For much of their history, the exciting promise of gig-discovery apps like Bandsintown and Songkick was only matched by the crushing frustration of tapping through to buy tickets on the distinctly un-mobile-optimised websites of the big ticketing firms.
Yet spurred by the ‘mobile-first’ chatter in recent years, and nudged along too by inventive mobile ticketing startups like WillCall and Dice, things have been changing for a while now.
Yesterday brought the latest evidence that mobile ticketing is a real area of focus for the biggest companies in the live market.
Bandsintown announced an extension of its partnership with Ticketmaster to launch in-app ticket sales within the latter’s smartphone app. It kicks off in late March with “select” concerts in the US, at a time when Bandsintown says it is adding 700k new concertgoers a month through the app.
Ticketmaster claims that based on early tests, the in-app purchasing feature could improve conversion rates by up to five times.
This is part of Ticketmaster’s wider push to open up as a company to more partners. “We’re not opening the floodgates all at once. We’re going to roll out those partnerships incrementally,” Ticketmaster’s North America president Jared Smith told TechCrunch. “Historically we’ve been a single channel seller and this is a way to be an open channel seller.”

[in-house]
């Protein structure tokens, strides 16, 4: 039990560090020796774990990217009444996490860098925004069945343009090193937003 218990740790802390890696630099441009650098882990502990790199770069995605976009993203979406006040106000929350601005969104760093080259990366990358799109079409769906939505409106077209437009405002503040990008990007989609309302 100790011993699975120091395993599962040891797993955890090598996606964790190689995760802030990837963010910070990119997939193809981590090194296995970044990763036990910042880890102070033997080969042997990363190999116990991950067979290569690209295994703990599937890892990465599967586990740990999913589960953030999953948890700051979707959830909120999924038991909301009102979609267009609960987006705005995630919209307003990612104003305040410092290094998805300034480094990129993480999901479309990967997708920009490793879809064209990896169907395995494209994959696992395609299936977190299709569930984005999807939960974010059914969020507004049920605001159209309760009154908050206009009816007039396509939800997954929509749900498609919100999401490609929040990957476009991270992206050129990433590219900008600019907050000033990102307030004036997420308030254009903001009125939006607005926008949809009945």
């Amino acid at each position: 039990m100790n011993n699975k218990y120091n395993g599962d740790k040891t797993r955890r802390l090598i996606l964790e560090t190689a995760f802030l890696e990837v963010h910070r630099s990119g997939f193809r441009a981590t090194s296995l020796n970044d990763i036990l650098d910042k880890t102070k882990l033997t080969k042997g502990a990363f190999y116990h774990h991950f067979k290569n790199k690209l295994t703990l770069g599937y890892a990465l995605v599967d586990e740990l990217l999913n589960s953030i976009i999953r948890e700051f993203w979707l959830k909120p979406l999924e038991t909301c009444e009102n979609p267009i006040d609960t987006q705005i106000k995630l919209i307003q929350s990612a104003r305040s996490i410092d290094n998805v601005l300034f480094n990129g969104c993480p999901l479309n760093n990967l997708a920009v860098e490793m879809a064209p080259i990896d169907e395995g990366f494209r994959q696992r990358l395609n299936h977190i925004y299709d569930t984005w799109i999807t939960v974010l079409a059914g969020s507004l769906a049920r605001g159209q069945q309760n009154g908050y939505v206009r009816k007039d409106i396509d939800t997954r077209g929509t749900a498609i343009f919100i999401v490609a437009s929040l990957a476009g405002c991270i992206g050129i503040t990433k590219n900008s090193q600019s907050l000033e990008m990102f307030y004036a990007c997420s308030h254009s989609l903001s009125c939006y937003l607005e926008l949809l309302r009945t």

The news follows a blog post early this year from Ticketmaster’s Ismail Elshareef declaring that “In order to continue delivering on our promise, we have to embrace a platform on which 3rd-party product innovators can bring those moment of joy to fans. We have to democratise the creation of compelling, innovative products powered by our APIs.”
It’s a big challenge for Ticketmaster, but a healthy evolution both for the company and the wider market.
There’s much more to be explored here. The evolution of ticketing isn’t just about making it easier to buy tickets on smartphones, even if that’s an important step.
Rethinking what a ticket even is once it becomes a digital item is part of this change, as is experimenting with the relationship music fans have with whoever is selling them the ticket: from music recommendations to streaming integrations to other e-commerce offers to… You get the picture.
With the likes of Pandora and Spotify thinking hard about how ticketing fits in to their businesses too; with startups like Dice iterating rapidly; and with Songkick planning big things after its merger with CrowdSurge, it’s an encouraging time for the live market.